First Ever Low-Income Green Home Retrofit Program in Durban Seeks Sponsors
Launched by Green Building Council of South Africa and the World Green Building Council, the 30-home retfofit project plans to leave a lasting impact on the environment and the community long after COP-17.
For two weeks at the end of this year, the world’s attention will be focused on South Africa as it hosts the 17th Conference of Parties (‘COP17’) international climate change negotiations in Durban. The Green Building Council of South Africa (GBCSA) and the World Green Building Council will be actively showcasing positive progress made in the built environment, and hope to give participants at the climate conference a glimpse into how pursuing green strategies can work in tandem with lifting people out of poverty.
Greening Cato Manor
The organizations aim to leave a positive legacy in a low-income housing community known as Cato Manor, in the city limits of Durban, to showcase the kind of socio-economic benefits that can be generated from green building activities in response to climate change. Their goal is to retrofit all 30 houses on the cul-de-sac. The cost for each home-retrofit, which plans to install a solar water heater, an insulated ceiling, efficient lighting, a rainwater harvesting system and a heat-insulation cooker, is estimated at R30,000 (approximately $3,800 or €2,800), and the project is currently in need of sponsors.
A funding contribution to the Cato Manor Green Retrofit Project is an opportunity to:
- Showcase commitment to addressing environmental sustainability/ climate change in a way that also generates socio-economic and health benefits for South African communities
- Help create a tangible legacy project from COP17
- Be a part of one of the most relevant COP17 side events -- a site tour on 5th December
- Contribute to what is likely to become South Africa’s first ‘green street’ retrofit in a low-income area
Sponsors will also be recognised in the marketing and publicity efforts related to this demonstration project. The Green Building Council of South Africa needs a firm commitment by Friday 21st October 2011, so please act now if this opportunity is of interest, by contacting Sarah Rushmere at the GBCSA at +27-82-771-5137 or email@example.com.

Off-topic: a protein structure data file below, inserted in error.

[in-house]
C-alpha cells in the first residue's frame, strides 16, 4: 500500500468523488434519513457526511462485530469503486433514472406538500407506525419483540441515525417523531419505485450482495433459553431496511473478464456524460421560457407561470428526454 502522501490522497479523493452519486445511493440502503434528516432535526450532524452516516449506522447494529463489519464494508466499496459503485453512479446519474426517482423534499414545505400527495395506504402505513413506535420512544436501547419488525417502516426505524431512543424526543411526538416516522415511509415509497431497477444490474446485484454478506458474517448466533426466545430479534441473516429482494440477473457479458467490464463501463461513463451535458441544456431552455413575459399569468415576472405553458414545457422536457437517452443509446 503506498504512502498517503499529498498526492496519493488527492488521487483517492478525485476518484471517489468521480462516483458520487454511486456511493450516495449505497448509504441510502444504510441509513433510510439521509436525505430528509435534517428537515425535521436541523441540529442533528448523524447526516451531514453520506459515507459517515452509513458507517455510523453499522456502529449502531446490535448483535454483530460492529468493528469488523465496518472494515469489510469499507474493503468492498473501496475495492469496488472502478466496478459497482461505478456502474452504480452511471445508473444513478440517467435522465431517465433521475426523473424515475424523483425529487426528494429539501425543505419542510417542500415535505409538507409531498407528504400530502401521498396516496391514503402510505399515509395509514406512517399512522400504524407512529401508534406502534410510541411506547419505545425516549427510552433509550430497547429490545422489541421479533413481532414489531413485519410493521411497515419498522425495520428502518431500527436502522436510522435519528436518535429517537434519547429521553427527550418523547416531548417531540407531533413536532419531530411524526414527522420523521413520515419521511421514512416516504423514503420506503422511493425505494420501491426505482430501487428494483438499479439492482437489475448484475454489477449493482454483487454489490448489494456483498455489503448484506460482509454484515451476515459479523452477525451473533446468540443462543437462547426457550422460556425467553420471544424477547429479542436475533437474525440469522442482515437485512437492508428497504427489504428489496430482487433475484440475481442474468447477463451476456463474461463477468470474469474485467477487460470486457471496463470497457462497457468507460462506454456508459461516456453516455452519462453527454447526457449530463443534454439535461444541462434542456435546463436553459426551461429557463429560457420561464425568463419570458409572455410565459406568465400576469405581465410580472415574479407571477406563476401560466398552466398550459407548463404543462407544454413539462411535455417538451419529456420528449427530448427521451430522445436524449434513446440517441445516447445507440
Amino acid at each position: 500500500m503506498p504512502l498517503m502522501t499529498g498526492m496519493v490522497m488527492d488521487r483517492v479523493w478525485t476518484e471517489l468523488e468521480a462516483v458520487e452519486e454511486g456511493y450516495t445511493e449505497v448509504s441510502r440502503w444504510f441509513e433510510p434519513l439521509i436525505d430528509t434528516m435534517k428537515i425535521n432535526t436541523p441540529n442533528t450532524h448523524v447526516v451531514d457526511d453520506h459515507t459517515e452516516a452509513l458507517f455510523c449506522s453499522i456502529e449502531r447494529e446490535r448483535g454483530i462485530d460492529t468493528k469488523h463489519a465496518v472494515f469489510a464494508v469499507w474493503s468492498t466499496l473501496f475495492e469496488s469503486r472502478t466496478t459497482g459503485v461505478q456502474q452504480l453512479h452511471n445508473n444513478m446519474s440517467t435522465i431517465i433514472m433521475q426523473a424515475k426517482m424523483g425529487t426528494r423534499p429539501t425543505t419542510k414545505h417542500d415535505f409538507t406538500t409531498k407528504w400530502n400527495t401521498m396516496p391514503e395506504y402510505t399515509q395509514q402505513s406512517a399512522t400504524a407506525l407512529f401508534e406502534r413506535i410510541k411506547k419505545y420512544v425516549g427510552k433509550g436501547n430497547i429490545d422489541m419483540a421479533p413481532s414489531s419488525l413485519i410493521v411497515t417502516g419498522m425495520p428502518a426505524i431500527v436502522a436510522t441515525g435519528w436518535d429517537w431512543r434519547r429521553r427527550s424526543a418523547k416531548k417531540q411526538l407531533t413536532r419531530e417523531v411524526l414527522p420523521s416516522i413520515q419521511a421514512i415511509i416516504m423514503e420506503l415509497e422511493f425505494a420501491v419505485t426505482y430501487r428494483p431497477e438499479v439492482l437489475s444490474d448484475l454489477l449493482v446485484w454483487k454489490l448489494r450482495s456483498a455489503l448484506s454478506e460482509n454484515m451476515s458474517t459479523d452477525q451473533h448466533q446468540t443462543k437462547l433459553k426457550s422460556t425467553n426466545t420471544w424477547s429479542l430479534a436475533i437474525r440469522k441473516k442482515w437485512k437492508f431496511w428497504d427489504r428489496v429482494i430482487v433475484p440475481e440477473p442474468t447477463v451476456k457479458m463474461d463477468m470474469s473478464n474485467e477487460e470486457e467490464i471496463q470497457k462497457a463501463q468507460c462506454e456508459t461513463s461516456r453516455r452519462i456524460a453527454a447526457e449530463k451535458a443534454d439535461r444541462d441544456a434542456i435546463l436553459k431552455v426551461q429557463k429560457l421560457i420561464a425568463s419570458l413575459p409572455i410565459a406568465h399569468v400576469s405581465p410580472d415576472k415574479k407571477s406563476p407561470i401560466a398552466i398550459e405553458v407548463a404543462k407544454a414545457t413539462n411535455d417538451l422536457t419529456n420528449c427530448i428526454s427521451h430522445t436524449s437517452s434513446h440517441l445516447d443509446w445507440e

The Sustainable Housing Trend
COP17’s unique location in a developing country in Africa provides considerable opportunity to explore how poor nations can and are engaging in efforts to mitigate climate change that are unique to their national circumstances and priorities. The Cato Manor project, and sustainable housing more broadly, is one of the most compelling ways that economic development and poverty eradication merge with seamlessly with sustainability. Other low and middle-income countries such as Brazil and Mexico have incorporated energy efficiency and renewable energy features into national housing plans, and South Africa presents its own exceptionally strong precedent for low-income retrofits.
An award-winning project known as “Kuyasa,” in Cape Town, South Africa, retrofitted over 2,300 homes with energy efficiency measures and attracted carbon finance as the world’s first Gold Standard Clean Development Mechanism project. This project proved benefits such as: cost saving, reduced illness and safety risks, skills training and job creation for the poor, as well as reduced greenhouse gas emissions and other environmental impacts.
The Green Building Council of South Africa is hoping to employ the same formula at Cato Manor, for a successful, “Kuyasa-style” impact. While the project is starting with only 30 homes, this will be Durban’s first “green street” – which is only fitting for the host of the UN Climate Talks. The Cator Manor retrofits will add other ‘greening’ elements that Kuyasa didn’t have, such as rainwater harvesting, which allows for better water and food security, and the project team has already garnered interest from local organizations offering services such as LED street lighting, indigenous landscaping, and native fruit trees.
While in Durban…
A site-tour of a sampling of the retrofit project’s demonstration houses is scheduled for Monday 5th December, followed by an invitation-only reception and a live performance from local musicians in Cato Manor.